Genetic heterogeneity of HIV type 1 subtypes in Kimpese, rural Democratic Republic of Congo.
Mokili JL., Wade CM., Burns SM., Cutting WA., Bopopi JM., Green SD., Peutherer JF., Simmonds P.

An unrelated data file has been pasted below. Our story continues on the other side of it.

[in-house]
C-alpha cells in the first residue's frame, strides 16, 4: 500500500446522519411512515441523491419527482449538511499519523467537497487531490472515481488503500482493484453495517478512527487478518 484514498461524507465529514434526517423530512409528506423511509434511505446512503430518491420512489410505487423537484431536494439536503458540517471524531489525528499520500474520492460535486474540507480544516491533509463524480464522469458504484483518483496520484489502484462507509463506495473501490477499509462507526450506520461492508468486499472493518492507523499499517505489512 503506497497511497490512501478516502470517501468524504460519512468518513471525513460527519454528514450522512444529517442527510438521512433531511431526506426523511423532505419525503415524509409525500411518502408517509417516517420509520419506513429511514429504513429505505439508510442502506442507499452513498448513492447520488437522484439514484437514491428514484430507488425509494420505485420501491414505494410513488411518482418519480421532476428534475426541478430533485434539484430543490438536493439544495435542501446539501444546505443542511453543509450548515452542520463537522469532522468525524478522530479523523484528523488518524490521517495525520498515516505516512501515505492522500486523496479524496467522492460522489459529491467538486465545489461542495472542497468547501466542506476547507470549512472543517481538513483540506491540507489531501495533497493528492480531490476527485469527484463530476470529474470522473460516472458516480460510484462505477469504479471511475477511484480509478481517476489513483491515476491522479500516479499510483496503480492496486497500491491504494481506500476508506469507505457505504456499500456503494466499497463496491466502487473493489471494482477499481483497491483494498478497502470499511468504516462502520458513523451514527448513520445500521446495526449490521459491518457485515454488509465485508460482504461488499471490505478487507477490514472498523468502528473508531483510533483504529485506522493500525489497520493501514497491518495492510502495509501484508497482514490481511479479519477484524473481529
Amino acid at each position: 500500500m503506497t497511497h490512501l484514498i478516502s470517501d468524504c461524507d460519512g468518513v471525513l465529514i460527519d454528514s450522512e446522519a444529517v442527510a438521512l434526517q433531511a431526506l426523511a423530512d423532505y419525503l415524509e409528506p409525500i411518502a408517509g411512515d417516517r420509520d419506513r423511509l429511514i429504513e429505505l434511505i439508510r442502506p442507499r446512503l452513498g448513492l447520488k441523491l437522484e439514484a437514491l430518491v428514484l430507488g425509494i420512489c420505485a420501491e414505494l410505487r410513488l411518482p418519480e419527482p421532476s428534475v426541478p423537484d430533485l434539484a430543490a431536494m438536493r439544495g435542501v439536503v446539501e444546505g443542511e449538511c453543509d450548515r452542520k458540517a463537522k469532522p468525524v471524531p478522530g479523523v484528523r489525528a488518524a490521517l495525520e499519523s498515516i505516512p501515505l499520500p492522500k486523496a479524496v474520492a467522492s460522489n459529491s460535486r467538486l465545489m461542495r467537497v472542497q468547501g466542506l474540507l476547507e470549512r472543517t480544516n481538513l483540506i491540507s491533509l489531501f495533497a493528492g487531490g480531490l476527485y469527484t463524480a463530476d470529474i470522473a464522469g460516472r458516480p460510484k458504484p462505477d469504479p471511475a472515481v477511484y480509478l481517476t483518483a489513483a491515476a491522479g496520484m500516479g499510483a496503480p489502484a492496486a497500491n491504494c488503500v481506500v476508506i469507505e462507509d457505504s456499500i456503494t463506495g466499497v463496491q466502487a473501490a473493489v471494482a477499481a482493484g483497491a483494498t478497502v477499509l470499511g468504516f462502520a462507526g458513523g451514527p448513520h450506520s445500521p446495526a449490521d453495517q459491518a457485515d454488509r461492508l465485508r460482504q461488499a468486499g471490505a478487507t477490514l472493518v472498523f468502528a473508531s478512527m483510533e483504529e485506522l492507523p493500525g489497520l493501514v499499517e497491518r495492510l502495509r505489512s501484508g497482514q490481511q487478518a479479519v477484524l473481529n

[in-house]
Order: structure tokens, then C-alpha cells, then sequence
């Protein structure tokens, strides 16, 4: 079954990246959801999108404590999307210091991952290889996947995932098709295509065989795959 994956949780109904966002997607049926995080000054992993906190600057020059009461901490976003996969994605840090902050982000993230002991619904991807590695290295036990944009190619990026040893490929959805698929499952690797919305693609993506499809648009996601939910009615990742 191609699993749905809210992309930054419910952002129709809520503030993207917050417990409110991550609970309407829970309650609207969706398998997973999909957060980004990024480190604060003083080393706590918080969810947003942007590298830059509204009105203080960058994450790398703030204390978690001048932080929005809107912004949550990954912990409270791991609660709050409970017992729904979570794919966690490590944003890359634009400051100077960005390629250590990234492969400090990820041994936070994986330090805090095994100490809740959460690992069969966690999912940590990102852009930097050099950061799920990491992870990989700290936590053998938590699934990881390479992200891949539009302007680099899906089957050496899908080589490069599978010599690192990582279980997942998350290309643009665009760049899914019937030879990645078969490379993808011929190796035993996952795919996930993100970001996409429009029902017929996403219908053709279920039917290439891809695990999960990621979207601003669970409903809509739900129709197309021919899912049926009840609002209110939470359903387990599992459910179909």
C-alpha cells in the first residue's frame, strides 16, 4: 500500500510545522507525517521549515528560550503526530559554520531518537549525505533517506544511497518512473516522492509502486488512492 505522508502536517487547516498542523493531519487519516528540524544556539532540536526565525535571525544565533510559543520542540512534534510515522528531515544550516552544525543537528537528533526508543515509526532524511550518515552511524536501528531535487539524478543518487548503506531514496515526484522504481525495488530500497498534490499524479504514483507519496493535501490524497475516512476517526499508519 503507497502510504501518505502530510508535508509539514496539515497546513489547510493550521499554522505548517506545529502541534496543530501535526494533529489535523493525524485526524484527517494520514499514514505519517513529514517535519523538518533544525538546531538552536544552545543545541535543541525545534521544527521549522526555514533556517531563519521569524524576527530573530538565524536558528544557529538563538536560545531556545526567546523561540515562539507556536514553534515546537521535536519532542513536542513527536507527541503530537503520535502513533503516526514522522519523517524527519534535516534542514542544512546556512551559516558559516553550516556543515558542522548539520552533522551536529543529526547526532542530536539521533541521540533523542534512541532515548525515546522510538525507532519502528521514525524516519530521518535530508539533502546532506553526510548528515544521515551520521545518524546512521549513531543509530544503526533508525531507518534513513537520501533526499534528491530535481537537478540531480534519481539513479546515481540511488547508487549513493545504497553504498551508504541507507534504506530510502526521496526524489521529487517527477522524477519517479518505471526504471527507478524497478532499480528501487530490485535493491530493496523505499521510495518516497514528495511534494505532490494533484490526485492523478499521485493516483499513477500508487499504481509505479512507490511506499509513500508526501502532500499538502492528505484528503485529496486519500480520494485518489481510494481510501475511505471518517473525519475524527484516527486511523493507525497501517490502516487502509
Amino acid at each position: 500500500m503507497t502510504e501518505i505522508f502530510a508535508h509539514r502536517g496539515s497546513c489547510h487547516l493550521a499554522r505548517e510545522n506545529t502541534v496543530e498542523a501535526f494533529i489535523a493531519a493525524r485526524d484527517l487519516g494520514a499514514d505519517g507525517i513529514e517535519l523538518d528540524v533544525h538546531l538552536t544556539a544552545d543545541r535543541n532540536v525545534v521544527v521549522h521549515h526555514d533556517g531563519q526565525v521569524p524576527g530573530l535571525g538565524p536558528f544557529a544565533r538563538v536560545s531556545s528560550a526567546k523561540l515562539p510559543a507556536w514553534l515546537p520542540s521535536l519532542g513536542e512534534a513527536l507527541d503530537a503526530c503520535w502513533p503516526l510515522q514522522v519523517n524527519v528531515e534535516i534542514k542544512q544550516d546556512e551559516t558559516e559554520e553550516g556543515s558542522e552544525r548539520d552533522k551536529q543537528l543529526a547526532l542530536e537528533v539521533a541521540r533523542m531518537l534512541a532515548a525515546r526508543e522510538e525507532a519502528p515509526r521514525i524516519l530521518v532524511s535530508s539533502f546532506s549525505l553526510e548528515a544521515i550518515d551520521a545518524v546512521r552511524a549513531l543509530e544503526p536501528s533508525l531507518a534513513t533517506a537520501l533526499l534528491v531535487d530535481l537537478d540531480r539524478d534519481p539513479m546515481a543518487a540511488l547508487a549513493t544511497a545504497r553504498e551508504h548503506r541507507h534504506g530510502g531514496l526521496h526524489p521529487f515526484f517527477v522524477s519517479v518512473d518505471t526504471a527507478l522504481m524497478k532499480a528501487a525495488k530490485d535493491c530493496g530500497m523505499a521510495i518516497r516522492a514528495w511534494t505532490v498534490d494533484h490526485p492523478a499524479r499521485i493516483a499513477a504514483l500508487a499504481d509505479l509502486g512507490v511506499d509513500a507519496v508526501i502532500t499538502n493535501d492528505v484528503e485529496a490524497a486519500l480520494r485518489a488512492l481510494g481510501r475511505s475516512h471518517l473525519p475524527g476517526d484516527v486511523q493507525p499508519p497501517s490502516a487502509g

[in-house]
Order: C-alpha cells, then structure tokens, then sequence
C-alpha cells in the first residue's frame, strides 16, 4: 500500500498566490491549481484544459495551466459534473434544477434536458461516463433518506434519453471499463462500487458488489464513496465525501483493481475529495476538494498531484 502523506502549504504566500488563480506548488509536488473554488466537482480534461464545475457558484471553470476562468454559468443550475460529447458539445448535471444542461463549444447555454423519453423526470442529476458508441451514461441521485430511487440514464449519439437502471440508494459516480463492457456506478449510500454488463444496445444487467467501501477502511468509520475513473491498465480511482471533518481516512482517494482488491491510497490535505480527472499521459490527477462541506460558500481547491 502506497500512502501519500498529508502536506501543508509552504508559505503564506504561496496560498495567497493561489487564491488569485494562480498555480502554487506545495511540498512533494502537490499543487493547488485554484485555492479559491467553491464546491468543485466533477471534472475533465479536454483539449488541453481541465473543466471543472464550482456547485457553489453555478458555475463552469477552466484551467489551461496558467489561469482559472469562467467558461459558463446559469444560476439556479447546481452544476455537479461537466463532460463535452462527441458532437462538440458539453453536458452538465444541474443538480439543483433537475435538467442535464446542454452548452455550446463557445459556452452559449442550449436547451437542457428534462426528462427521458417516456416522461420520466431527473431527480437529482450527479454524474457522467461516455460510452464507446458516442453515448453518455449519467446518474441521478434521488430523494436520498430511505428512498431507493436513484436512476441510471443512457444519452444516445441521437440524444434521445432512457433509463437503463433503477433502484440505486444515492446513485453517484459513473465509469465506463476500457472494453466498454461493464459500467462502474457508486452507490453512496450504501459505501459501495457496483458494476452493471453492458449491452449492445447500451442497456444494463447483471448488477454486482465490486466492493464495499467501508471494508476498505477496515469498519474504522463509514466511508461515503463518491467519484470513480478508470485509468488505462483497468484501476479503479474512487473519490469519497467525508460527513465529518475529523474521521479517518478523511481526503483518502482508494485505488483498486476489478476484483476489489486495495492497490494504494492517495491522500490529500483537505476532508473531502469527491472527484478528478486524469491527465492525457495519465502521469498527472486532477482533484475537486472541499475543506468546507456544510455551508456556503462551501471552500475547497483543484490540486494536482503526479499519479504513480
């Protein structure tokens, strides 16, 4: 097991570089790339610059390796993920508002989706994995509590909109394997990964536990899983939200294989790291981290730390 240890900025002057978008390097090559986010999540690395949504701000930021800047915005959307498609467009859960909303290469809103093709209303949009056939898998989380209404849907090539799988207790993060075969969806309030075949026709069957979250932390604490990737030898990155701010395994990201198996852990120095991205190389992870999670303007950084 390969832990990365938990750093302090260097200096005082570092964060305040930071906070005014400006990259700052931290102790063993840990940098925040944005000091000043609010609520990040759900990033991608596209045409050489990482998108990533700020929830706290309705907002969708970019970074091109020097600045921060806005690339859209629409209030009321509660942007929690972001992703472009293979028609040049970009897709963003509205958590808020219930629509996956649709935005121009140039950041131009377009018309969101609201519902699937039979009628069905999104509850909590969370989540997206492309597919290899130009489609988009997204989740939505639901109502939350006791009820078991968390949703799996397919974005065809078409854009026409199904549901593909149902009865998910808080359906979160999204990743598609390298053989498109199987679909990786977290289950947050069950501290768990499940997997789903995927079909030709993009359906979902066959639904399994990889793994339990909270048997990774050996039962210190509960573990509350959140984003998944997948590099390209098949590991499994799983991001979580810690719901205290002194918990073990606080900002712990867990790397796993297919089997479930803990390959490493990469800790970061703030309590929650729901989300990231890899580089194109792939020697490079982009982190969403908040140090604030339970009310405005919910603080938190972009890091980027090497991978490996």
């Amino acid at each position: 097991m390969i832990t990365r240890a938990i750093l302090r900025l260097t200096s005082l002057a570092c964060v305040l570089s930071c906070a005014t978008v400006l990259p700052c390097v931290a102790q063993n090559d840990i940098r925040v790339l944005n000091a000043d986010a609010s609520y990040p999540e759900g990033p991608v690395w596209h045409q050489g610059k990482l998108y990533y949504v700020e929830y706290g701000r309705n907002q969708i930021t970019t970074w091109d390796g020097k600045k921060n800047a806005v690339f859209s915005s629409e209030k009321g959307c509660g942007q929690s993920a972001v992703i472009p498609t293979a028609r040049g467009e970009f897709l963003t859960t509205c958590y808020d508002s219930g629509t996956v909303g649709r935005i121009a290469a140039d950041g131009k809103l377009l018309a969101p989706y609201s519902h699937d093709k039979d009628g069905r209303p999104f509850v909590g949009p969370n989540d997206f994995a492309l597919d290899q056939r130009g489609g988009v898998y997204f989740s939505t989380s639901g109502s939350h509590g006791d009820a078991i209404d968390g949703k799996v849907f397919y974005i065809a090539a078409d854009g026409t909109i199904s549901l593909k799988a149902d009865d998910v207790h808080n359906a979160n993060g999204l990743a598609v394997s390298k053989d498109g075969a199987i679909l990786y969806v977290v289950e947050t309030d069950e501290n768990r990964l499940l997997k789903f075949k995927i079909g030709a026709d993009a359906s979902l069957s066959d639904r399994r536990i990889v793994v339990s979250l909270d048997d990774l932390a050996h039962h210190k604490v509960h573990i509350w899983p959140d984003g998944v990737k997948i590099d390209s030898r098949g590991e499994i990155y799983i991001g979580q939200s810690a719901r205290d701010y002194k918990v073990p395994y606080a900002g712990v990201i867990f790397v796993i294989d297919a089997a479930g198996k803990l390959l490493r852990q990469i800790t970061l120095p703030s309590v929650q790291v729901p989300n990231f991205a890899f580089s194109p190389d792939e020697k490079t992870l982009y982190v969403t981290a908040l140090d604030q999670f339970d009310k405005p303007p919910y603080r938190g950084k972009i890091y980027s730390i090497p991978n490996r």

A relatively low and stable seroprevalence of HIV-1 was previously reported among pregnant women attending for antenatal care between 1988 and 1993 in Kimpese, a rural town in the Democratic Republic of Congo (DRC, formerly Zaire). To characterize the HIV-1 subtypes circulating in this area, we have examined a 330-bp fragment of the p17 region of the gag gene of HIV-1 strains obtained from 70 patients (55 mothers, 15 children), of whom 61 were epidemiologically unlinked. Phylogenetic analyses revealed the existence of at least seven HIV-1 subtypes within the Kimpese region. Among the 61 epidemiologically unlinked patients, subtype A was predominant and found in 29 (47.5%) individuals. Other subtypes cocirculating in this rural part of DRC include subtypes C (1.6%), D (9.8%), F (3.2%), G (6.5%), H (21.3%), and J (4.9%). Sequences from four patients did not cluster with any of the currently documented HIV-1 subtypes, in analyses of fragments of both the gag (247 to 330 bp, 197 bp, and 310 bp) and env (340 bp) genes. Overall, comparisons of the gag(p17) gene regions revealed high pairwise divergences (mean, 19.9%; range, 1 to 46%). This level of gag(p17) gene variation in the DRC is considerably greater than previously appreciated. These results are relevant for the molecular epidemiology of HIV-1 in Africa and for the design of a future vaccine against HIV-1 in this region.